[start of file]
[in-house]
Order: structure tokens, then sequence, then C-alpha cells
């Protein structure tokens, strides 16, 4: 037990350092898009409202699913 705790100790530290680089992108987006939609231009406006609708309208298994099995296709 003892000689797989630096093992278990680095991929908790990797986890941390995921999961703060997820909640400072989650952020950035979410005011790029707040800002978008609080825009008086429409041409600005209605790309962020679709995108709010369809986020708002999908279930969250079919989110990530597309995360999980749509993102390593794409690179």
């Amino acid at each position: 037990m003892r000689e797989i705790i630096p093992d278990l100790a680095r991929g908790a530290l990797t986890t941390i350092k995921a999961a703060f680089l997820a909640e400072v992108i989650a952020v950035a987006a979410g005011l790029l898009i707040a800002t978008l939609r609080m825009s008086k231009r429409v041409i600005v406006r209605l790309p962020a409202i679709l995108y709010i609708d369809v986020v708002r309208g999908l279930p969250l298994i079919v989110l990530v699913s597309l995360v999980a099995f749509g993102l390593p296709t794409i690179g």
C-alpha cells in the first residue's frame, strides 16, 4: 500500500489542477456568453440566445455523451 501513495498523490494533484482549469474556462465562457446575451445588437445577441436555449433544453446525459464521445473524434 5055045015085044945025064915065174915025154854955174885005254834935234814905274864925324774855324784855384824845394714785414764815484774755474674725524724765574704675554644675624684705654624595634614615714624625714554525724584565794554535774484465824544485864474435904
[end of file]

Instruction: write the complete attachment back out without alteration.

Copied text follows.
[in-house]
Order: structure tokens, then sequence, then C-alpha cells
């Protein structure tokens, strides 16, 4: 037990350092898009409202699913 705790100790530290680089992108987006939609231009406006609708309208298994099995296709 003892000689797989630096093992278990680095991929908790990797986890941390995921999961703060997820909640400072989650952020950035979410005011790029707040800002978008609080825009008086429409041409600005209605790309962020679709995108709010369809986020708002999908279930969250079919989110990530597309995360999980749509993102390593794409690179």
């Amino acid at each position: 037990m003892r000689e797989i705790i630096p093992d278990l100790a680095r991929g908790a530290l990797t986890t941390i350092k995921a999961a703060f680089l997820a909640e400072v992108i989650a952020v950035a987006a979410g005011l790029l898009i707040a800002t978008l939609r609080m825009s008086k231009r429409v041409i600005v406006r209605l790309p962020a409202i679709l995108y709010i609708d369809v986020v708002r309208g999908l279930p969250l298994i079919v989110l990530v699913s597309l995360v999980a099995f749509g993102l390593p296709t794409i690179g």
C-alpha cells in the first residue's frame, strides 16, 4: 500500500489542477456568453440566445455523451 501513495498523490494533484482549469474556462465562457446575451445588437445577441436555449433544453446525459464521445473524434 5055045015085044945025064915065174915025154854955174885005254834935234814905274864925324774855324784855384824845394714785414764815484774755474674725524724765574704675554644675624684705654624595634614615714624625714554525724584565794554535774484465824544485864474435904